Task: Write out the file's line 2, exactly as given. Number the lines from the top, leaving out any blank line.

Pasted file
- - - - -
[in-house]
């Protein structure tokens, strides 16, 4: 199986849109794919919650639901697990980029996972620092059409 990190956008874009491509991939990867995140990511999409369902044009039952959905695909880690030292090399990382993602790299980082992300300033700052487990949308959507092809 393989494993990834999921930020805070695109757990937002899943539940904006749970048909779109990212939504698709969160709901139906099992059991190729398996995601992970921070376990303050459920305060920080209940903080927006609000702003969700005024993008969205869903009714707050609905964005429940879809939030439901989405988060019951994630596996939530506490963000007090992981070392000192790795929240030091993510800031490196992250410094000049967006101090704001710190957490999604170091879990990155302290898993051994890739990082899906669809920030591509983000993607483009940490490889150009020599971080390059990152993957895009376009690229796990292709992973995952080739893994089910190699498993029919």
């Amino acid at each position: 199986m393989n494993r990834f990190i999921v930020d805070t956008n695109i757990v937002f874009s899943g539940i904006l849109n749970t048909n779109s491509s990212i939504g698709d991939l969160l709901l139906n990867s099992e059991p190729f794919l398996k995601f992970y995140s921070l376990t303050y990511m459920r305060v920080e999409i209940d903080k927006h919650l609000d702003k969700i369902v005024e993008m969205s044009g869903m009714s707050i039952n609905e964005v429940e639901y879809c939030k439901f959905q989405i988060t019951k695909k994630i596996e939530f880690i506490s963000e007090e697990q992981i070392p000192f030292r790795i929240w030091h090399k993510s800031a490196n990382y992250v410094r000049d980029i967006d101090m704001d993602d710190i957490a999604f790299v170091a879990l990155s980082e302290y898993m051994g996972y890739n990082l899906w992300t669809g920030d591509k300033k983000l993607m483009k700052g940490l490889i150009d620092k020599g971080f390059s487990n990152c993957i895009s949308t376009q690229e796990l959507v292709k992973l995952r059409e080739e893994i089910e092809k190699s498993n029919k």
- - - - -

């Protein structure tokens, strides 16, 4: 199986849109794919919650639901697990980029996972620092059409 990190956008874009491509991939990867995140990511999409369902044009039952959905695909880690030292090399990382993602790299980082992300300033700052487990949308959507092809 393989494993990834999921930020805070695109757990937002899943539940904006749970048909779109990212939504698709969160709901139906099992059991190729398996995601992970921070376990303050459920305060920080209940903080927006609000702003969700005024993008969205869903009714707050609905964005429940879809939030439901989405988060019951994630596996939530506490963000007090992981070392000192790795929240030091993510800031490196992250410094000049967006101090704001710190957490999604170091879990990155302290898993051994890739990082899906669809920030591509983000993607483009940490490889150009020599971080390059990152993957895009376009690229796990292709992973995952080739893994089910190699498993029919």